Ok, I'm on the train with spotty internet connection, so I'll leave you boys and girls to discuss.

9 williamnyy23   ~  Mar 8, 2010 11:32 am

[6] On the other hand, having starters who can give you more innings permits a manager to use his best relievers for multiple innings, even if the team has a 4 or 5 run lead.

I also don't think Mo would agree that a "B" starter is more valuable than a closer of his ability (I don't agree either, depending on what you mean by B starter).

Furthermore, it should be pointed out that with post season, the Goose average 1.6 IP/G versus Mo's 1.2 IP/G. That equates to approximately 1 extra out per appearance, which while significant, is not as vast as what Gossage's statement seems to imply.

Finally, for what it's worth, a higher percentage of Mariano's innings have been in high leverage situations:

Goose: High: 43% ; Middle: 24%; Low: 33%
Mariano: High: 49% ; Middle: 23%; Low: 29%

10 williamnyy23   ~  Mar 8, 2010 11:34 am

[8] I don't think we are in strong agreement because I think Mariano is the best reliever of all time, and clearly better than every reliever in Gossage's era, including the Goose himself.

I also agree that ERA+ isn't perfect for comparing relievers, but when the distance is 200 to 130, many of the flaws are mitigated.

11 williamnyy23   ~  Mar 8, 2010 11:36 am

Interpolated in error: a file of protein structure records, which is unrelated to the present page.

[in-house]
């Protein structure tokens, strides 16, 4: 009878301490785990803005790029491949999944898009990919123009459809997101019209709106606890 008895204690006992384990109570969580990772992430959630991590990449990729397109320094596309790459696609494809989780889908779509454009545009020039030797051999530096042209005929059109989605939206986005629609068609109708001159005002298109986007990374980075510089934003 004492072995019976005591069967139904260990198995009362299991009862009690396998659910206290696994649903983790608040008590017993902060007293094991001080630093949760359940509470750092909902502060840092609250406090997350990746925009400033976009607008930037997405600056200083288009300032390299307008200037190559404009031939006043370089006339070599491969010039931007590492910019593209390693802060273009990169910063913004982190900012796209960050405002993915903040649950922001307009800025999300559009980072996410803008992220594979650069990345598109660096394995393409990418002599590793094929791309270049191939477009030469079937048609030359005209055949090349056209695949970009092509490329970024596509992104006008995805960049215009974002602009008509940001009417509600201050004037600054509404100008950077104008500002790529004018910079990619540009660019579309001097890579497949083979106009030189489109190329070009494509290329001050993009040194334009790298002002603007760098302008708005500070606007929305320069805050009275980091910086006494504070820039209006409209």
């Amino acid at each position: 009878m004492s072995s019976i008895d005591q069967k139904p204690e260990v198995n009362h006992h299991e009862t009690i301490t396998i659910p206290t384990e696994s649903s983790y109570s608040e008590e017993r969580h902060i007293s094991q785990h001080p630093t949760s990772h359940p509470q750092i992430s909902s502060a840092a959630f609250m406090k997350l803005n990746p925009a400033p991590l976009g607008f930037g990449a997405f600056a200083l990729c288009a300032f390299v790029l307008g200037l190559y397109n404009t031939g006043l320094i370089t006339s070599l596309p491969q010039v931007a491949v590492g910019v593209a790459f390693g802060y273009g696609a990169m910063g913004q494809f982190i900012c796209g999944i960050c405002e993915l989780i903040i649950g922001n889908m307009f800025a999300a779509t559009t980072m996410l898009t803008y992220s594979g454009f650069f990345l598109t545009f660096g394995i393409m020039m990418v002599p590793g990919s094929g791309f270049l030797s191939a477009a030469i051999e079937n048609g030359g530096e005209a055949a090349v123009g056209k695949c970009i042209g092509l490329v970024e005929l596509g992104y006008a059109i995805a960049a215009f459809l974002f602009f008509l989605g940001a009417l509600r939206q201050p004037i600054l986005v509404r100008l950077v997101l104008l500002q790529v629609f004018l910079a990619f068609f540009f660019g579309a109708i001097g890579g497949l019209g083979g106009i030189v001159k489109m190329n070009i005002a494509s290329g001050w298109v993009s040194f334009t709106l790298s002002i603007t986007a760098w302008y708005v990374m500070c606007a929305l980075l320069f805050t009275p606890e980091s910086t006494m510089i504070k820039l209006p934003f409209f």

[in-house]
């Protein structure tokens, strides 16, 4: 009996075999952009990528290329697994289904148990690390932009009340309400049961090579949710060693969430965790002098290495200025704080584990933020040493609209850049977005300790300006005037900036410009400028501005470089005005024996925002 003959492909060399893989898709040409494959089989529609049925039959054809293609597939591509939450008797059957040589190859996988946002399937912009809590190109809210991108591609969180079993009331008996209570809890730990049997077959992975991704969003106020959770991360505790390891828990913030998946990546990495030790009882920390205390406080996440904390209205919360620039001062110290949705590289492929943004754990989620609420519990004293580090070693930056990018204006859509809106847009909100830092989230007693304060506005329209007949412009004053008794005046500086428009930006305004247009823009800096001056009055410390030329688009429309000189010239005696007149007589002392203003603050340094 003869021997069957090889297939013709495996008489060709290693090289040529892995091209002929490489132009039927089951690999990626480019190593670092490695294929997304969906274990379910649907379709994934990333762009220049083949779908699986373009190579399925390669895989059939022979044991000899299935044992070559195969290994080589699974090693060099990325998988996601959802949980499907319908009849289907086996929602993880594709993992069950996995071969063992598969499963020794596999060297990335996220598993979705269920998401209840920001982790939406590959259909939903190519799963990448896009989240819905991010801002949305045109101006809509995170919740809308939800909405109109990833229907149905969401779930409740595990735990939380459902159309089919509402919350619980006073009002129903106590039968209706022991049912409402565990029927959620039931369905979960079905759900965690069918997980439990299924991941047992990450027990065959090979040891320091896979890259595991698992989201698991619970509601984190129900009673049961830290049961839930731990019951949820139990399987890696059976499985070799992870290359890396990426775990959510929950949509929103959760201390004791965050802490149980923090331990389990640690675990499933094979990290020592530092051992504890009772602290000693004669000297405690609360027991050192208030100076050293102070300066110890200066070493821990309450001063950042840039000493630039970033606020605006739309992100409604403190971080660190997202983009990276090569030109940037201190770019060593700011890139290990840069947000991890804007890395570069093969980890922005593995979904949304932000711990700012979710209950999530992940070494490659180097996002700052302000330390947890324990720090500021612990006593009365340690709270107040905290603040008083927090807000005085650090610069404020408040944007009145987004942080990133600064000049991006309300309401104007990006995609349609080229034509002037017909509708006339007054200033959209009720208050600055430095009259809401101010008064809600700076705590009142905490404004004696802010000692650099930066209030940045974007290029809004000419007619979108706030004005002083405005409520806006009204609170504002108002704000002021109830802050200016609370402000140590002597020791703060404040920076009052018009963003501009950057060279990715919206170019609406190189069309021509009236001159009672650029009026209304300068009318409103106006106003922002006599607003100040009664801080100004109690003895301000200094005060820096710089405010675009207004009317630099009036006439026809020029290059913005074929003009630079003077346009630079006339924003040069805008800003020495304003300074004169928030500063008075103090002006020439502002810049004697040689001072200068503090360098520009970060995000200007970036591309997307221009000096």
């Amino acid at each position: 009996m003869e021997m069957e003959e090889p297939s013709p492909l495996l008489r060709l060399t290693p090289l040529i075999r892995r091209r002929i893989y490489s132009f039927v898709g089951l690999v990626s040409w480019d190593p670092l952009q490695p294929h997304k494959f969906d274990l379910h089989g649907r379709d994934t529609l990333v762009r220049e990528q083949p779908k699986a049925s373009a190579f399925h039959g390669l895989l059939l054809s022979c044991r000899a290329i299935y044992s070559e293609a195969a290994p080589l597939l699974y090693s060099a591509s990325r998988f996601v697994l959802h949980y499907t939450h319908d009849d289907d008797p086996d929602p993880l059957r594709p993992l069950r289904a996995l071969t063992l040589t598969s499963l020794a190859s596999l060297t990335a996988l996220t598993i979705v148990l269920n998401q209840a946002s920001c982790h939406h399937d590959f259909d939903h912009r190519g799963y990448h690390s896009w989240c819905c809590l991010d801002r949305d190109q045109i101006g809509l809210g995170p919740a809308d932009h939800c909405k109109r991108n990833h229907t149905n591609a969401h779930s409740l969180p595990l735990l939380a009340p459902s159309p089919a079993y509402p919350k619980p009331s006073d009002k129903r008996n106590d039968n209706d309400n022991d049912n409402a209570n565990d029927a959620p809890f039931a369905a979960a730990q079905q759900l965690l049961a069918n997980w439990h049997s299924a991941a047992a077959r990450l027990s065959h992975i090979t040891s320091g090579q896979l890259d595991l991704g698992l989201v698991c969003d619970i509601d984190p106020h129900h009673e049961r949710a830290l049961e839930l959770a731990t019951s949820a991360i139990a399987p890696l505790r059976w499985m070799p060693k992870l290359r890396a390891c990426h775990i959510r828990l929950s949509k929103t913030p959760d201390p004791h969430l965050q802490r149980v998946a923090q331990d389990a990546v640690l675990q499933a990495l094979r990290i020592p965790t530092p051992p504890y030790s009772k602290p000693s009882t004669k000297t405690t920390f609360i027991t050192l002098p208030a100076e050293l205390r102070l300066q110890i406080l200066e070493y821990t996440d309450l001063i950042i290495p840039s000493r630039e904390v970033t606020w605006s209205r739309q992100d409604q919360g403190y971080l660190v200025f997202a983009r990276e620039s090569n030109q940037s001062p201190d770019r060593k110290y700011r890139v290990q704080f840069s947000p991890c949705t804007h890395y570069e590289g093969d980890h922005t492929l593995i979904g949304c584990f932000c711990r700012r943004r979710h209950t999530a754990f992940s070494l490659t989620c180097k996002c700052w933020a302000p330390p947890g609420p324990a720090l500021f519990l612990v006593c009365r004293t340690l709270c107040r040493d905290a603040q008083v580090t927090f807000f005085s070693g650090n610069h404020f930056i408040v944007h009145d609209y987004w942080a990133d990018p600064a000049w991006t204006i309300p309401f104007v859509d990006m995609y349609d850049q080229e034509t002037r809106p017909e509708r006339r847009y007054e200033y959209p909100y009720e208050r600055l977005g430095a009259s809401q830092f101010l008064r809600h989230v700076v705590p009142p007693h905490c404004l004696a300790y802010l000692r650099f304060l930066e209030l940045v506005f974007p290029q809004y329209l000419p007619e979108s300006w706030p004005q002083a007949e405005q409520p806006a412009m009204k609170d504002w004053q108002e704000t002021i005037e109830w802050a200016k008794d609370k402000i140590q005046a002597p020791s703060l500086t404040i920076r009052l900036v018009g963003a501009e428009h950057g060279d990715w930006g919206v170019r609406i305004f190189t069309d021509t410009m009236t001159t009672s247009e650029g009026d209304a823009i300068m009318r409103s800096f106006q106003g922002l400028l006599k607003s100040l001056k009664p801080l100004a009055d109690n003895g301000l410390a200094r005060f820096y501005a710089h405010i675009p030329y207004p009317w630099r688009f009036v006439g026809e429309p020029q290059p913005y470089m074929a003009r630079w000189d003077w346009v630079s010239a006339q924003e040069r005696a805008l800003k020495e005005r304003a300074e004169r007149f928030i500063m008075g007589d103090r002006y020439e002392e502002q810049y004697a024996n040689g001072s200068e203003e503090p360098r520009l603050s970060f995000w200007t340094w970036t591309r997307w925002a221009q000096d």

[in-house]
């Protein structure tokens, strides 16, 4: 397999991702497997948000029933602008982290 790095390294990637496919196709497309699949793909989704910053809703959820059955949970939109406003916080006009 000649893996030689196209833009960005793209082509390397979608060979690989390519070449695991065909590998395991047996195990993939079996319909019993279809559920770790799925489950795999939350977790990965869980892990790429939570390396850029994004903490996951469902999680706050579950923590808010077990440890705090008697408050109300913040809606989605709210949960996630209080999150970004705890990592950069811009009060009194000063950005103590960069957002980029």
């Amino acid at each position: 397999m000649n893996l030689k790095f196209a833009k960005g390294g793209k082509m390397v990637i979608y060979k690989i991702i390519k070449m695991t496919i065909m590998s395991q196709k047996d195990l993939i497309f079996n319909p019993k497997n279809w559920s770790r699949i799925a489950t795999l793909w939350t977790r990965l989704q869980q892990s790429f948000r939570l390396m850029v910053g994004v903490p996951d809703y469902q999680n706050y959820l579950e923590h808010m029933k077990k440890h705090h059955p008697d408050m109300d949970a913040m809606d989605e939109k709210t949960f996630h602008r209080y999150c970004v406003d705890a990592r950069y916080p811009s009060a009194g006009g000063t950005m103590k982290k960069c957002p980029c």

[9] That should have read: a higher percentage of Mariano’s *PAs faced* have been in high leverage situations

12 monkeypants   ~  Mar 8, 2010 12:29 pm

[9] Though leverage is problematic because late innings are automatically weighted as higher leverage.

Mo may very well be the best of all time.I tend to think that especially with relievers it is impossible to compare across eras, because their usage has changed so dramatically. As I see it, the modern closer is simply not the same position as the fireman of Goose's era, a role itself that was probably very different from that of the star relievers of an earlier generation.

13 williamnyy23   ~  Mar 8, 2010 12:50 pm

[12] I don't think leverage is problematic if you are trying to determine value (the real problem is determing how much leverage the pitcher's own performance created, but Mariano's better peripherals would suggest he'd come out even further ahead on that criteria). It frames the debate as what is more worthwhile: a reliever who pitches more total innings or more high leverage innings. Also, with Mariano's long-term dominance, the comparison becomes a reliever who pitches more innings, but whose dominance ends earlier in his career, or one who throws fewer innings, but remains dominant late into his career.

In that context, I don't see why it would impossible to compare relative values. After all, relief isn't the only role that has evolved. When you combine Mo's leverage (made even greater when you consider his 100 post season inning advantage), dominant statistics and longevity, I think the value he provided as a reliever is greater than Goose's.

14 Mr. OK Jazz TOKYO   ~  Mar 8, 2010 8:19 pm

Oh, how I have missed Williamnyy23 & Monkeypants statistical Banter!

I find Goose's honesty and lack of polish to be refreshing..if only Captain Jeter would talk like that for once..

15 a.O   ~  Mar 9, 2010 11:45 am

[7] Actually, that's exactly what he was saying. It came in the form of an analogy, so it may have confused you:

"But it’s just like you can’t compare the 500-home-run club today to the old 500-home-run club."

feed Share on Facebook Share on Twitter Share via email
"This ain't football. We do this every day."
--Earl Weaver